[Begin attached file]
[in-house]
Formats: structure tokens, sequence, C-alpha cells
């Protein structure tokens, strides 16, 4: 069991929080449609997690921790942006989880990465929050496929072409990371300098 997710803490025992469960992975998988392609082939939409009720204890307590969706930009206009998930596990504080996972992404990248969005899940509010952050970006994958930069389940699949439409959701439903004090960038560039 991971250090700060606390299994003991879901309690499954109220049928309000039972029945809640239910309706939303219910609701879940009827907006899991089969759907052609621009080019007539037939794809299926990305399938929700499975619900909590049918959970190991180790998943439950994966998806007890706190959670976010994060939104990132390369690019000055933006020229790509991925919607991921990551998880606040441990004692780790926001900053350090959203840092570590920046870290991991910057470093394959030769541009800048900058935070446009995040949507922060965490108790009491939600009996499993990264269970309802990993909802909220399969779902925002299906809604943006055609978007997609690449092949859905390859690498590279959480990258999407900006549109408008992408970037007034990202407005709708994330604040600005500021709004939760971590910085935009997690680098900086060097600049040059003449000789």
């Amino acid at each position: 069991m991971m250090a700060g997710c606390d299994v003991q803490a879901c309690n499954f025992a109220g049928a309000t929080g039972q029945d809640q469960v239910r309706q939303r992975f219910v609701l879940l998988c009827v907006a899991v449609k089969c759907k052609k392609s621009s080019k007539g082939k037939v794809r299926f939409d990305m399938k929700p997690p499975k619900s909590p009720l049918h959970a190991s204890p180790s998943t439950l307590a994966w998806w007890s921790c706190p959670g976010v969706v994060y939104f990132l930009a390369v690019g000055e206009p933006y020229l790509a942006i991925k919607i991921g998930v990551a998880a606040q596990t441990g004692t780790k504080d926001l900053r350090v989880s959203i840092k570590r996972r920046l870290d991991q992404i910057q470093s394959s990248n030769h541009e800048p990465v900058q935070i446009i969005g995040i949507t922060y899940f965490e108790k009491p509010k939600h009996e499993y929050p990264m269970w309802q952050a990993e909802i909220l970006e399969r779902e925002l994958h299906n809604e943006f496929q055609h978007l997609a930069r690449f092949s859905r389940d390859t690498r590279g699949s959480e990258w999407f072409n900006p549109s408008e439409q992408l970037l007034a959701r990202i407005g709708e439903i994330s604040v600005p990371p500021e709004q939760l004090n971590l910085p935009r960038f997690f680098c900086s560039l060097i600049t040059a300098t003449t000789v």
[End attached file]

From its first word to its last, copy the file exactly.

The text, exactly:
[in-house]
Formats: structure tokens, sequence, C-alpha cells
């Protein structure tokens, strides 16, 4: 069991929080449609997690921790942006989880990465929050496929072409990371300098 997710803490025992469960992975998988392609082939939409009720204890307590969706930009206009998930596990504080996972992404990248969005899940509010952050970006994958930069389940699949439409959701439903004090960038560039 991971250090700060606390299994003991879901309690499954109220049928309000039972029945809640239910309706939303219910609701879940009827907006899991089969759907052609621009080019007539037939794809299926990305399938929700499975619900909590049918959970190991180790998943439950994966998806007890706190959670976010994060939104990132390369690019000055933006020229790509991925919607991921990551998880606040441990004692780790926001900053350090959203840092570590920046870290991991910057470093394959030769541009800048900058935070446009995040949507922060965490108790009491939600009996499993990264269970309802990993909802909220399969779902925002299906809604943006055609978007997609690449092949859905390859690498590279959480990258999407900006549109408008992408970037007034990202407005709708994330604040600005500021709004939760971590910085935009997690680098900086060097600049040059003449000789």
């Amino acid at each position: 069991m991971m250090a700060g997710c606390d299994v003991q803490a879901c309690n499954f025992a109220g049928a309000t929080g039972q029945d809640q469960v239910r309706q939303r992975f219910v609701l879940l998988c009827v907006a899991v449609k089969c759907k052609k392609s621009s080019k007539g082939k037939v794809r299926f939409d990305m399938k929700p997690p499975k619900s909590p009720l049918h959970a190991s204890p180790s998943t439950l307590a994966w998806w007890s921790c706190p959670g976010v969706v994060y939104f990132l930009a390369v690019g000055e206009p933006y020229l790509a942006i991925k919607i991921g998930v990551a998880a606040q596990t441990g004692t780790k504080d926001l900053r350090v989880s959203i840092k570590r996972r920046l870290d991991q992404i910057q470093s394959s990248n030769h541009e800048p990465v900058q935070i446009i969005g995040i949507t922060y899940f965490e108790k009491p509010k939600h009996e499993y929050p990264m269970w309802q952050a990993e909802i909220l970006e399969r779902e925002l994958h299906n809604e943006f496929q055609h978007l997609a930069r690449f092949s859905r389940d390859t690498r590279g699949s959480e990258w999407f072409n900006p549109s408008e439409q992408l970037l007034a959701r990202i407005g709708e439903i994330s604040v600005p990371p500021e709004q939760l004090n971590l910085p935009r960038f997690f680098c900086s560039l060097i600049t040059a300098t003449t000789v």